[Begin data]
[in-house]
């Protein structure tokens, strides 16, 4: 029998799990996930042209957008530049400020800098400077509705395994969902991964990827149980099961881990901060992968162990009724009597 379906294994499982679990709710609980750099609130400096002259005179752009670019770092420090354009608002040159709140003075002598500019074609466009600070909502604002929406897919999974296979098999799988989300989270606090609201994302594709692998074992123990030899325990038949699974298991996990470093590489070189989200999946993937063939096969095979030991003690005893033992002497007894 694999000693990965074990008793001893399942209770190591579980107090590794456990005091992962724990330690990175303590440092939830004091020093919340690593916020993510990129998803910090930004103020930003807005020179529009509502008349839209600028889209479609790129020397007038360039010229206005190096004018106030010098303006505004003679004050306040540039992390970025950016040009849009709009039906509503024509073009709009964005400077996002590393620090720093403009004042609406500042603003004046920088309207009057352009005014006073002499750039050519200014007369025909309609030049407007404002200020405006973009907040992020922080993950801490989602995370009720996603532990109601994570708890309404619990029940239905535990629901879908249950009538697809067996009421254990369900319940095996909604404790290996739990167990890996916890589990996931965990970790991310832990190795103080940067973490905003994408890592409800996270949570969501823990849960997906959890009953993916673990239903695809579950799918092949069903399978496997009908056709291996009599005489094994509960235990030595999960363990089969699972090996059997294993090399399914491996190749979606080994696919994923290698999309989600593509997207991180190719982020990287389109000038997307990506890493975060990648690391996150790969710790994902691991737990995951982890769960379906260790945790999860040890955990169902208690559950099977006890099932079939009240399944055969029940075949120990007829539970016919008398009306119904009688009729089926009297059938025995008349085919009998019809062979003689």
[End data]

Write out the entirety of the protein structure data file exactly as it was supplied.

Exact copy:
[in-house]
């Protein structure tokens, strides 16, 4: 029998799990996930042209957008530049400020800098400077509705395994969902991964990827149980099961881990901060992968162990009724009597 379906294994499982679990709710609980750099609130400096002259005179752009670019770092420090354009608002040159709140003075002598500019074609466009600070909502604002929406897919999974296979098999799988989300989270606090609201994302594709692998074992123990030899325990038949699974298991996990470093590489070189989200999946993937063939096969095979030991003690005893033992002497007894 694999000693990965074990008793001893399942209770190591579980107090590794456990005091992962724990330690990175303590440092939830004091020093919340690593916020993510990129998803910090930004103020930003807005020179529009509502008349839209600028889209479609790129020397007038360039010229206005190096004018106030010098303006505004003679004050306040540039992390970025950016040009849009709009039906509503024509073009709009964005400077996002590393620090720093403009004042609406500042603003004046920088309207009057352009005014006073002499750039050519200014007369025909309609030049407007404002200020405006973009907040992020922080993950801490989602995370009720996603532990109601994570708890309404619990029940239905535990629901879908249950009538697809067996009421254990369900319940095996909604404790290996739990167990890996916890589990996931965990970790991310832990190795103080940067973490905003994408890592409800996270949570969501823990849960997906959890009953993916673990239903695809579950799918092949069903399978496997009908056709291996009599005489094994509960235990030595999960363990089969699972090996059997294993090399399914491996190749979606080994696919994923290698999309989600593509997207991180190719982020990287389109000038997307990506890493975060990648690391996150790969710790994902691991737990995951982890769960379906260790945790999860040890955990169902208690559950099977006890099932079939009240399944055969029940075949120990007829539970016919008398009306119904009688009729089926009297059938025995008349085919009998019809062979003689």